Darkvision is one of the most prominent racial traits, but it does not solve every situation involving heavy obscurement. In areas where it is magical Darkness, darkvision will not be there to save you. For something like that, you’d need a trait like blindsight. The most important thing to remember with darkvision is that in dimly lit areas, you can see as if it was bright light, and in areas without light, you see as though it was dimly lit.

This means that even if you’re walking in the pitch black, you will still gain disadvantage on any checks that rely on sight (notably perception and investigation). However, in nonmagical Darkness, because you still maintain some semblance of sight, you cannot technically be considered to be in a heavily obscured area.

Blindsight and Truesight

Unlike darkvision, blindsight will get you out of every heavily obscured area that concerns darkness, be it magical or nonmagical. Blindsight is a condition in Dungeons and Dragons 5e that allows a creature to see around it without having to rely on sight. They can only see for a certain radius, however, and there are only a handful of creatures who can claim this feature as a racial trait. Notably, bats, true dragons, and creatures without eyes have blindsight.

In the third edition of Dungeons and Dragons, there was a spell called blindsight, which temporarily gave the caster blindsight for ten yards. Unfortunately, this spell is not in the fifth edition of D&D, so if you want your character to have it, or an NPC, then you’re going to need to do a bit of homebrewing with your table and DM.

However, if you don’t want to take on blindsight as a homebrewed or imported spell from the third edition, there is another option. The spell True Seeing, a sixth-level Divination spell, temporarily gives a willing creature truesight, along with a handful of other benefits.

Truesight, up to a specific range, gives creatures the ability to see in normal and magical Darkness with ease. They can see invisible creatures and objects and can easily see through illusions. As an added bonus, these creatures can see into the Ethereal plane within the same range.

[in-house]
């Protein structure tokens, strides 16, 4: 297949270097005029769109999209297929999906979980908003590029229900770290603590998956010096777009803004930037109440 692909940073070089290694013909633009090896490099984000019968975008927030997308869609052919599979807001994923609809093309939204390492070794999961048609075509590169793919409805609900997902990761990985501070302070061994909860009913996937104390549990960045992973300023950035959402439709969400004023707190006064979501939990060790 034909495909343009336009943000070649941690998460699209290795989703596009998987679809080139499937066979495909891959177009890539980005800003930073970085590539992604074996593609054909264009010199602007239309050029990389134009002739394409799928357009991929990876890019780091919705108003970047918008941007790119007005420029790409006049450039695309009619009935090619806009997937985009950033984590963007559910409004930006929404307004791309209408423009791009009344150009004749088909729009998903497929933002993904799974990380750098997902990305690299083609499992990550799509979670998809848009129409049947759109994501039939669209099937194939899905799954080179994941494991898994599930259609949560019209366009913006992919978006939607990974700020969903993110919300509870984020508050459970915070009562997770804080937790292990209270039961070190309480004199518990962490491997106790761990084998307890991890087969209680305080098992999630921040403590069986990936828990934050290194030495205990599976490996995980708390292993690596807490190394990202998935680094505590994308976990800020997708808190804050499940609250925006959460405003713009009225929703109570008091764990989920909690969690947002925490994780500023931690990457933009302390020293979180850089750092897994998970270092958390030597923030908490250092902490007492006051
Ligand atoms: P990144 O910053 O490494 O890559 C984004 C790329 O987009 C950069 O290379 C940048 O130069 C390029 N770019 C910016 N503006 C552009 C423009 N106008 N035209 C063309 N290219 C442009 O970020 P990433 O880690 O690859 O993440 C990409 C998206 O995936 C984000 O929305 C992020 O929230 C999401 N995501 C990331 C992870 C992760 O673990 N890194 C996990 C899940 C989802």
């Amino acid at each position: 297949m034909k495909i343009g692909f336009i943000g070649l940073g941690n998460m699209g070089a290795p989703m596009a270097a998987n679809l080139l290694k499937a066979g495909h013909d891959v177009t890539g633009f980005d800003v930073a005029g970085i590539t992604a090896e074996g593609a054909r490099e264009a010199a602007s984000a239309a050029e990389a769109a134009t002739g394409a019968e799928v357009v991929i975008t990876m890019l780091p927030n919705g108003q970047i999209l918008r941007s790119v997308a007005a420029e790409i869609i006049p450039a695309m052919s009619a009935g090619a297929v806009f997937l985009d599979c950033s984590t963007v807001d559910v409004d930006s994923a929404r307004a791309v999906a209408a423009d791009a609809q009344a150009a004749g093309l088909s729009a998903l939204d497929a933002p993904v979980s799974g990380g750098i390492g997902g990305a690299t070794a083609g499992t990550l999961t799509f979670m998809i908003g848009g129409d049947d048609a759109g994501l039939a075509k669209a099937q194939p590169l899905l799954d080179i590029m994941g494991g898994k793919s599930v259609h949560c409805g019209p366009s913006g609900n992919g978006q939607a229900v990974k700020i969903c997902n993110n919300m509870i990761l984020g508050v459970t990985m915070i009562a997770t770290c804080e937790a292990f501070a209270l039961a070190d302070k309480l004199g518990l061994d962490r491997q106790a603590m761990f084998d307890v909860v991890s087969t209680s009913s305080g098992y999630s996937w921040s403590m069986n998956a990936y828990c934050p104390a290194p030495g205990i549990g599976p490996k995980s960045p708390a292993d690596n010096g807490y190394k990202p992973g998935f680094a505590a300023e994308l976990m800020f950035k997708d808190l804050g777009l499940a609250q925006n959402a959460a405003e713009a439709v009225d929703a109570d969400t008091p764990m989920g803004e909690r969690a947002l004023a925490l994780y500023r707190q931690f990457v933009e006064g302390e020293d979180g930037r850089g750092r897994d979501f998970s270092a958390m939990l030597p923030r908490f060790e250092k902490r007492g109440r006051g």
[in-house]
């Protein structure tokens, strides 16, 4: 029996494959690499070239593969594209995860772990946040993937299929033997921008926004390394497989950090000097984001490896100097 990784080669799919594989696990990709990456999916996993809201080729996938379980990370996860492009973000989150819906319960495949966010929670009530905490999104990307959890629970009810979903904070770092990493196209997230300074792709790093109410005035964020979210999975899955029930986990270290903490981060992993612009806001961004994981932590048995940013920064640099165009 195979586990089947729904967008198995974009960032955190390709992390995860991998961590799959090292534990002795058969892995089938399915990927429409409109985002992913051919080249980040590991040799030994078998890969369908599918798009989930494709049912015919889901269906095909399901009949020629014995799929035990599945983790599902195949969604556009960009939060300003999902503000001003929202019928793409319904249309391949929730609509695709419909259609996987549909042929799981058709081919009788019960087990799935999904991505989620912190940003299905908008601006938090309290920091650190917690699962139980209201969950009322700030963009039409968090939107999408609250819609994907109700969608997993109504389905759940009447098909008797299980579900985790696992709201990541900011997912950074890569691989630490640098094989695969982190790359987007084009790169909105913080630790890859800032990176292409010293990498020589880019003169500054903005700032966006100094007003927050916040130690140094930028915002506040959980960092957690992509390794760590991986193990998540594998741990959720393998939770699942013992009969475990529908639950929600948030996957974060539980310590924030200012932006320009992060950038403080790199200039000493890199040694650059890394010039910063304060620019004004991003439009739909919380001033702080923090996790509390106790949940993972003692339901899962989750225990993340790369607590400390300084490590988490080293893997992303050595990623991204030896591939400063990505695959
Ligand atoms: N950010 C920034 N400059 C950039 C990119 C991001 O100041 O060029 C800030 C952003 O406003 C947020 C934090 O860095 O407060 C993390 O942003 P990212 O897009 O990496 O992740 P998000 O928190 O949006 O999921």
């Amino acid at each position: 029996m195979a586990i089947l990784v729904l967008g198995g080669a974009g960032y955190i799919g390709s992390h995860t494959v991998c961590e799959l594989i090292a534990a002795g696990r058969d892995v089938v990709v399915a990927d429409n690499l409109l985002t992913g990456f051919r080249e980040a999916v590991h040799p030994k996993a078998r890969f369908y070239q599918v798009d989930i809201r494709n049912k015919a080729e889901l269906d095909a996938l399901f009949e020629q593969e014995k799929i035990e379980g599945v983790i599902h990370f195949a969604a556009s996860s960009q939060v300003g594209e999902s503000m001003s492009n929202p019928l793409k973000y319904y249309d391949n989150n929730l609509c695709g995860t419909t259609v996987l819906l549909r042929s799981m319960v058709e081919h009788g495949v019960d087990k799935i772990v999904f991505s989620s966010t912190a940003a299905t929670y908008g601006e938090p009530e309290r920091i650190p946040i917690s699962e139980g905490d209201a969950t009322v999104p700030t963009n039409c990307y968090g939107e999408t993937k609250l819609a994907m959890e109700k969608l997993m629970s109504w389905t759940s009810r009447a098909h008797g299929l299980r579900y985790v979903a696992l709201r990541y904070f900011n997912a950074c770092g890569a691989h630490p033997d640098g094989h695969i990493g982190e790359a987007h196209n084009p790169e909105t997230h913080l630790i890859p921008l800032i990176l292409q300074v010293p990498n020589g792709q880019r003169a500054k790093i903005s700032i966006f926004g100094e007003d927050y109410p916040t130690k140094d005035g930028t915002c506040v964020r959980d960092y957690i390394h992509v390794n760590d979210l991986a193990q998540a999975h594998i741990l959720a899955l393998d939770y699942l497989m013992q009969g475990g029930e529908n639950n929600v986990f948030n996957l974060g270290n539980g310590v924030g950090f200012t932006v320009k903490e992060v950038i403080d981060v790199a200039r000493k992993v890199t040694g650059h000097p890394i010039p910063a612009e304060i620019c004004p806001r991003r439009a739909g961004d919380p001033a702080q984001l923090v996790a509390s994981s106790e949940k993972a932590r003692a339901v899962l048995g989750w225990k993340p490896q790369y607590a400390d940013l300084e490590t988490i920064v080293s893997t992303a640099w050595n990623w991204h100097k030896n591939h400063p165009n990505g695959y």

This essentially negates any heavily obscured condition caused by Darkness, the same as blindsight. However, truesight may prove more accessible to player characters.

Eyes Of The Dark

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Eyes of the Dark is a unique feature only available to Shadow Sorcerers. This ability allows you to cast the Darkness spell by spending one sorcery point. This feature gives Shadow Sorcerers darkvision with a range of 60 feet – a strong benefit if you didn’t previously have darkvision. When utilizing the Eyes of the Dark feature, you can see through any Darkness spell that you have cast.

Although this feature doesn’t stop you from being blinded by another person’s Darkness spell, it certainly helps you to get around your own Darkness. This feature effectively eliminates the downsides of casting Darkness for a Shadow Sorcerer, allowing you to create a heavily obscured area and only gain the advantage.


There are a handful of spells in Dungeons and Dragons 5e that can help you to overcome and avoid the heavily obscured environmental condition, though these spells are heavily dependent on what is causing the area to be heavily obscured.

Dispel Magic is an excellent one to use. If a spell has become heavily obscured thanks to a Major Illusion or Darkness, though, this dispel may not work if the illusory spell was cast at a higher level than your Dispel Magic was.

Other spells that utilize lighting, similar to a fire, can also help in this situation. These spells include Light, Dancing Lights, Bonfire, Burning HandsScorching Ray, or really any spell that utilizes fire.